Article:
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Why is school autonomy routinely stifled instead of being encouraged and nurtured?

Discussion in 'Education news' started by TES_Rosaline, Sep 18, 2018.

  1. TES_Rosaline

    TES_Rosaline Administrator Staff Member

    One teacher writes about the hoops schools have to jump through to please the DfE and Ofsted which has led to the slow erosion of school autonomy:

    ‘A few weeks ago, in the midst of one of the driest summers on record, Ofsted managed to spring a leak. What we learned was that, although straitjacketed by the Department for Education’s accountability system and the Treasury’s ongoing austerity programme, schools would soon be asked to spread their arms wide to show inspectors how broad their curriculum is.

    “Oh! And stay balanced as you do it.”

    Interestingly, much of the criticism of Ofsted’s leaked plans for its new inspection framework hasn’t come from the teaching profession, but from the DfE itself. As per Hoggart’s Law of the Ridiculous Reverse, which posits that "if the opposite of a statement is plainly absurd, it was not worth making in the first place", nobody will admit to wanting a narrower and unbalanced curriculum. At least not publicly.

    No, the DfE’s beef with Ofsted isn’t about vision, but about pesky facts. First, that undeniably, on the ground, in real schools across the country, the curriculum is narrowing. Second, that it can only go on narrowing under this government, even if accountability is entirely reimagined…’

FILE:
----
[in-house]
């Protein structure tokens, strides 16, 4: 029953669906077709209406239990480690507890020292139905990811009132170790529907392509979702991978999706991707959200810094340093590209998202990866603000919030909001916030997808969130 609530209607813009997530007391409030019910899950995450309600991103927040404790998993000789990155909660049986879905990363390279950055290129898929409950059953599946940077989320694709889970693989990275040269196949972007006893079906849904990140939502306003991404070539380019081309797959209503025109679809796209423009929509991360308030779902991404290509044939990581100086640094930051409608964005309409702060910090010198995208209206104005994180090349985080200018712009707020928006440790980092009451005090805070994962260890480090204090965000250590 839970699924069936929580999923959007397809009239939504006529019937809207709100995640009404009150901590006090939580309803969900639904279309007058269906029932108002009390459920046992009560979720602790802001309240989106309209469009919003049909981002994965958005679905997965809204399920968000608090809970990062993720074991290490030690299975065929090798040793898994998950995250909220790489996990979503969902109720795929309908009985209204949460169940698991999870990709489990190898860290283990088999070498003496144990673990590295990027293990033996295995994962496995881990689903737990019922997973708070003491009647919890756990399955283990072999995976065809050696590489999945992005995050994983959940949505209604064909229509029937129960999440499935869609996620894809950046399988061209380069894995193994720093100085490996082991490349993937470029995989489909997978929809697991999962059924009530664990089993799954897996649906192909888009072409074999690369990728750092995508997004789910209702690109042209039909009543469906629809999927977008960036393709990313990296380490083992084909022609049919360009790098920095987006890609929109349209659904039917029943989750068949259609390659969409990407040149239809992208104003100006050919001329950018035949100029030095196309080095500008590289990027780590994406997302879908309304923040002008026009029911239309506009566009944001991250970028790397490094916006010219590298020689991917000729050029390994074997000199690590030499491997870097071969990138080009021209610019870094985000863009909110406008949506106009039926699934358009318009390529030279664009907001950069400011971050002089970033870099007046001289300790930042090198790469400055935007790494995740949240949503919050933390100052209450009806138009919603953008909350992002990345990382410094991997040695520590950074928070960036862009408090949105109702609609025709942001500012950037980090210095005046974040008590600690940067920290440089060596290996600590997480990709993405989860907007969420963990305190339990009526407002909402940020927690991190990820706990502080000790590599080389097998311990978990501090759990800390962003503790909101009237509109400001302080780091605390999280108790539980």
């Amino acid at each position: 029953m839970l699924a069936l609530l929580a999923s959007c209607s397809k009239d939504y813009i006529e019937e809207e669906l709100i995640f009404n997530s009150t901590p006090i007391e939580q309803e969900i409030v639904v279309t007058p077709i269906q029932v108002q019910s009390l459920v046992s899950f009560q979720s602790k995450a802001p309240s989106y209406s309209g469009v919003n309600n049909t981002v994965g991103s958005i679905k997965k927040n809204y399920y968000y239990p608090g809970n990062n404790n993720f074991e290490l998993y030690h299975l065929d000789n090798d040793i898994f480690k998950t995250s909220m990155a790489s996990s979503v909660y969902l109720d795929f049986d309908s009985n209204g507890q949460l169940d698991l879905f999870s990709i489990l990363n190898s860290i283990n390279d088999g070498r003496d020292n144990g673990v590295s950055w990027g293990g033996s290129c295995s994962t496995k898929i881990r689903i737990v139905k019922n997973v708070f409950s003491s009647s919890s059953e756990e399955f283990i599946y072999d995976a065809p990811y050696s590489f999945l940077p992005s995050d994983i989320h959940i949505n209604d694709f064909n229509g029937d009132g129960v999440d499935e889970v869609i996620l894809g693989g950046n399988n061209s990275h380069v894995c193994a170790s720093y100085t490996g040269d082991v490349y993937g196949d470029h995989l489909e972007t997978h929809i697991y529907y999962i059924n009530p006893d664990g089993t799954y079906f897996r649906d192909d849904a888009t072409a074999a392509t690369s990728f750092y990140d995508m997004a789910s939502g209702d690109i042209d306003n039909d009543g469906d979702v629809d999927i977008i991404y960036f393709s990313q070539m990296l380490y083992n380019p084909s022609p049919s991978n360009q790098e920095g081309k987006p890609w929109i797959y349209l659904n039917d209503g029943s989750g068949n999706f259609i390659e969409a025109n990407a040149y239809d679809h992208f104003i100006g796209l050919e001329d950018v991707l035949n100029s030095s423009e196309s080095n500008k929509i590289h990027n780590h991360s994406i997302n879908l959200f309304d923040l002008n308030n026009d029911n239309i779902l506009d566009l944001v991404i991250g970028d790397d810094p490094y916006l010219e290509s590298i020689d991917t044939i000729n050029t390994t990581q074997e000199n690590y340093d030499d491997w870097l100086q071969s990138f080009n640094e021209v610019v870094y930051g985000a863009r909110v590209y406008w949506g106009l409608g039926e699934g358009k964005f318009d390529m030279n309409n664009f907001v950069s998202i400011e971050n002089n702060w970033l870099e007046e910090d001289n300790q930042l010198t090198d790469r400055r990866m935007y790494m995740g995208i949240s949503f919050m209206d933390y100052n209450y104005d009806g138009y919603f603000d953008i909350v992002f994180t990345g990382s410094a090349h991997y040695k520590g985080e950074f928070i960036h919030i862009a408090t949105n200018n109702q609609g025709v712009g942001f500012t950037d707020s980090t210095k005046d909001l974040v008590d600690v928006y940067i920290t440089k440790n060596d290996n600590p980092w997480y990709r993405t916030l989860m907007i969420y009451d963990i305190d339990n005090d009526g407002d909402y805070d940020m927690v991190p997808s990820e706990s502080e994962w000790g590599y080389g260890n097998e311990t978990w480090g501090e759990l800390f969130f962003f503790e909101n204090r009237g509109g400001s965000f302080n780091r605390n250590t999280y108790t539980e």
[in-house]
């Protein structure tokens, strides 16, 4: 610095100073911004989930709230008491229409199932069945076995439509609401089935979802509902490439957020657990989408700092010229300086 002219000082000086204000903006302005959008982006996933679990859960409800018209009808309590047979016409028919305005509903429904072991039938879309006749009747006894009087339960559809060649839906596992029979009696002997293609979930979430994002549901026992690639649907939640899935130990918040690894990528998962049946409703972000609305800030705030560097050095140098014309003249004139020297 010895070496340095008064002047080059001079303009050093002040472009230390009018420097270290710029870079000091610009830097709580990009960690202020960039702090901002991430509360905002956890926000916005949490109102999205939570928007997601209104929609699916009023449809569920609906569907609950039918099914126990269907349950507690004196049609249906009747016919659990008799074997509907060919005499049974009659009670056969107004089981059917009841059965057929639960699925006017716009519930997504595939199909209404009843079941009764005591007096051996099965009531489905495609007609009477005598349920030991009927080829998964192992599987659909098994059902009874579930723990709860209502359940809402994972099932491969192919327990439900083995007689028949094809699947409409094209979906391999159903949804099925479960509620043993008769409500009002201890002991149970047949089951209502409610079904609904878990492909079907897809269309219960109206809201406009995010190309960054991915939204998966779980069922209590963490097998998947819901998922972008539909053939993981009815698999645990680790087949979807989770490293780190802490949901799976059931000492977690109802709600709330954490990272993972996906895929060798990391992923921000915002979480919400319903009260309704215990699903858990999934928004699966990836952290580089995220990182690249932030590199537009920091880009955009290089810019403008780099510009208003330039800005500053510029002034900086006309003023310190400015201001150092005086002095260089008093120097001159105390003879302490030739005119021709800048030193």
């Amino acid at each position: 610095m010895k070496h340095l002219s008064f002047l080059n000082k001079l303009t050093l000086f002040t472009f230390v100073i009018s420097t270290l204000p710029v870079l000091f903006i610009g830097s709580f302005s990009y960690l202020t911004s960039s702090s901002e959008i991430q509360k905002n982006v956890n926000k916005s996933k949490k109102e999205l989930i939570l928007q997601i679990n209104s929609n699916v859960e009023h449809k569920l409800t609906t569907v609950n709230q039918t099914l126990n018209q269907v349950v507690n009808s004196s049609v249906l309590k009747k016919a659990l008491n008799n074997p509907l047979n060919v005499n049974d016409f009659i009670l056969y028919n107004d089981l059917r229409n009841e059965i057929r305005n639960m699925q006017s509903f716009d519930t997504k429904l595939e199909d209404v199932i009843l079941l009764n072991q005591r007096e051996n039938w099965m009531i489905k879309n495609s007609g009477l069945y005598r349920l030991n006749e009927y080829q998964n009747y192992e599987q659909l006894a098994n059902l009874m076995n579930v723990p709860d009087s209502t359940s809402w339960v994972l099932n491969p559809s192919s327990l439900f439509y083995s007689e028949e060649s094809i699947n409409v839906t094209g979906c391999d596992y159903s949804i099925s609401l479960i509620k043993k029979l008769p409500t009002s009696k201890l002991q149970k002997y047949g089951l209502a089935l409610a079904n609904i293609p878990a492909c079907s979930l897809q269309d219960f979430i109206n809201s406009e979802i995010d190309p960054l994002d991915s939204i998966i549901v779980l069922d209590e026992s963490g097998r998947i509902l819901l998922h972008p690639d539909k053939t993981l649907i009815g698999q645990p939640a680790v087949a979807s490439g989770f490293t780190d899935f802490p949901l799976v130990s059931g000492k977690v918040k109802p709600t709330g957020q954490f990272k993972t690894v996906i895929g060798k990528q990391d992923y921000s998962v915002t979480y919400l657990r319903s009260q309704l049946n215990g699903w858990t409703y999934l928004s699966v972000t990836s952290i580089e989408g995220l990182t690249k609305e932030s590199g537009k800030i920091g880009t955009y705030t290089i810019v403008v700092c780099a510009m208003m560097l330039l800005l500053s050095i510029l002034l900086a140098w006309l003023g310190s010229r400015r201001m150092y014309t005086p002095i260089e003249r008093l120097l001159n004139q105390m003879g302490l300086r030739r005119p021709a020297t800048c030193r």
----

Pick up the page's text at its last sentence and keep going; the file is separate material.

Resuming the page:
JL Dutaut is a teacher of politics and citizenship, and co-editor of Flip the System UK: a teachers’ manifesto, published by Routledge


    ‘The DfE’s evidence tsar has said that teachers in England are “enslaved in a way they have never been before”.

    Sir Kevan Collins, chief executive of the Education Endowment Foundation, said this was a “delicious irony”, given the government’s reforms to give schools more autonomy.

    Last year, Justine Greening appointed Sir Kevan as the government’s ‘evidence champion’ for the government’s 12 Opportunity Areas, which were set up to improve the life chances of disadvantaged children in some of the worst social mobility cold spots.’


    What do you think of Sir Kevan’s comments? Has the education system become too prescriptive? If so, who is to blame for this? What does school autonomy mean to you and why do you think it is important? Is school autonomy a thing of the past in modern education? Why do you think Ofsted and DfE want to erode autonomy in schools? Can teachers and schools reclaim autonomy?
  2. Sir_Henry

    Sir_Henry Occasional commenter

    It all went horribly wrong the minute the NC came in in 1988, when teachers were no longer allowed to operate as professionals, and since then it has gone beyond wrong to unfathomably bizarre where teachers are observed, their work routinely scrutinised, and put on capability should they stray from the 'norm'.

    That is all I have to say.
  3. install

    install Star commenter

    And all to please Ofsted -some might say an outdated, over paid, coasting group of paid critics that need to go now. Time to save money and stress. Let Ofsted go.
    agathamorse and Sir_Henry like this.

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